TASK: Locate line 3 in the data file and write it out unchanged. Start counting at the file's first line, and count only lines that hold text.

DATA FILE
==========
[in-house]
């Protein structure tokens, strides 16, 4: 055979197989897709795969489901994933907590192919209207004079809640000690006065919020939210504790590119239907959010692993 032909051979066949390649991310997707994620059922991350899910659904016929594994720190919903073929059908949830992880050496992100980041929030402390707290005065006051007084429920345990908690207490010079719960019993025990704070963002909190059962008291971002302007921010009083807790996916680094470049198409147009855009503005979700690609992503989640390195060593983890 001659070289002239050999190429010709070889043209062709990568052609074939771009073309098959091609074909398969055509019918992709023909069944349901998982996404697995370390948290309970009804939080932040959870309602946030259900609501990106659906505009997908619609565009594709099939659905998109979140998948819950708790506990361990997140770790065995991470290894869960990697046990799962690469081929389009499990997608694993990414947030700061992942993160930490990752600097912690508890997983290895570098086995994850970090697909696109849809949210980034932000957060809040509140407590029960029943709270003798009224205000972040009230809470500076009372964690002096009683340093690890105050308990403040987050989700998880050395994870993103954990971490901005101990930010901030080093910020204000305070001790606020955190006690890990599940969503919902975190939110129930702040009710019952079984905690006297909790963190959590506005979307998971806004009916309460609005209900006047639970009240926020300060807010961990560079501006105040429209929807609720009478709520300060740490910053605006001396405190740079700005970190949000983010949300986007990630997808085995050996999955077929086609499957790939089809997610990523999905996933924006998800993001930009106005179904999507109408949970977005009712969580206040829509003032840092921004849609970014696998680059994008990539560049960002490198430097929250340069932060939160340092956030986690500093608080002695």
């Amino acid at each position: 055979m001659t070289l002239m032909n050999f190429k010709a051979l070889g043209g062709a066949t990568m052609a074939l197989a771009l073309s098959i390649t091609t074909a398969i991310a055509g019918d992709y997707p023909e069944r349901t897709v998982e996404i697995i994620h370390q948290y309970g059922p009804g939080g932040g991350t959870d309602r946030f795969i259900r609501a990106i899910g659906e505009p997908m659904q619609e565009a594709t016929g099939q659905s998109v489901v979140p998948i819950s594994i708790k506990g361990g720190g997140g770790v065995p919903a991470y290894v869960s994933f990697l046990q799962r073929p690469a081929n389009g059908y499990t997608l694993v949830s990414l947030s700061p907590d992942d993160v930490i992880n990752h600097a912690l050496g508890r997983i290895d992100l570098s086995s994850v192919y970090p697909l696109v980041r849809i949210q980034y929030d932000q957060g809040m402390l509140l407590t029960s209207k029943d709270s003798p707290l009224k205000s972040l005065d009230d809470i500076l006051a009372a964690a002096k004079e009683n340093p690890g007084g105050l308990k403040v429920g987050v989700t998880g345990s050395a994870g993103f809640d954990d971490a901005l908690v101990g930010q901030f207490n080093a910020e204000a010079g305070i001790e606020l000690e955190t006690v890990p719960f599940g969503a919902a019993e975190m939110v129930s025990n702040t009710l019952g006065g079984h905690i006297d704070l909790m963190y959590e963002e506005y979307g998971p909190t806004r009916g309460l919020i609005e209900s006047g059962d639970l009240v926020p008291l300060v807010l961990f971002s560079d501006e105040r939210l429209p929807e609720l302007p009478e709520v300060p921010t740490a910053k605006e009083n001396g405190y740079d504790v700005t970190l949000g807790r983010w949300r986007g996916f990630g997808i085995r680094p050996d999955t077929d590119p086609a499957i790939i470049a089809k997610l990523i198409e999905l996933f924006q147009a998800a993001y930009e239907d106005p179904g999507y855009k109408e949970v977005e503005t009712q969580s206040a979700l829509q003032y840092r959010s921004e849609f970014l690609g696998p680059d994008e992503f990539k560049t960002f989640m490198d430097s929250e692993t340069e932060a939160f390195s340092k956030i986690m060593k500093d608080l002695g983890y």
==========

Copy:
């Amino acid at each position: 055979m001659t070289l002239m032909n050999f190429k010709a051979l070889g043209g062709a066949t990568m052609a074939l197989a771009l073309s098959i390649t091609t074909a398969i991310a055509g019918d992709y997707p023909e069944r349901t897709v998982e996404i697995i994620h370390q948290y309970g059922p009804g939080g932040g991350t959870d309602r946030f795969i259900r609501a990106i899910g659906e505009p997908m659904q619609e565009a594709t016929g099939q659905s998109v489901v979140p998948i819950s594994i708790k506990g361990g720190g997140g770790v065995p919903a991470y290894v869960s994933f990697l046990q799962r073929p690469a081929n389009g059908y499990t997608l694993v949830s990414l947030s700061p907590d992942d993160v930490i992880n990752h600097a912690l050496g508890r997983i290895d992100l570098s086995s994850v192919y970090p697909l696109v980041r849809i949210q980034y929030d932000q957060g809040m402390l509140l407590t029960s209207k029943d709270s003798p707290l009224k205000s972040l005065d009230d809470i500076l006051a009372a964690a002096k004079e009683n340093p690890g007084g105050l308990k403040v429920g987050v989700t998880g345990s050395a994870g993103f809640d954990d971490a901005l908690v101990g930010q901030f207490n080093a910020e204000a010079g305070i001790e606020l000690e955190t006690v890990p719960f599940g969503a919902a019993e975190m939110v129930s025990n702040t009710l019952g006065g079984h905690i006297d704070l909790m963190y959590e963002e506005y979307g998971p909190t806004r009916g309460l919020i609005e209900s006047g059962d639970l009240v926020p008291l300060v807010l961990f971002s560079d501006e105040r939210l429209p929807e609720l302007p009478e709520v300060p921010t740490a910053k605006e009083n001396g405190y740079d504790v700005t970190l949000g807790r983010w949300r986007g996916f990630g997808i085995r680094p050996d999955t077929d590119p086609a499957i790939i470049a089809k997610l990523i198409e999905l996933f924006q147009a998800a993001y930009e239907d106005p179904g999507y855009k109408e949970v977005e503005t009712q969580s206040a979700l829509q003032y840092r959010s921004e849609f970014l690609g696998p680059d994008e992503f990539k560049t960002f989640m490198d430097s929250e692993t340069e932060a939160f390195s340092k956030i986690m060593k500093d608080l002695g983890y």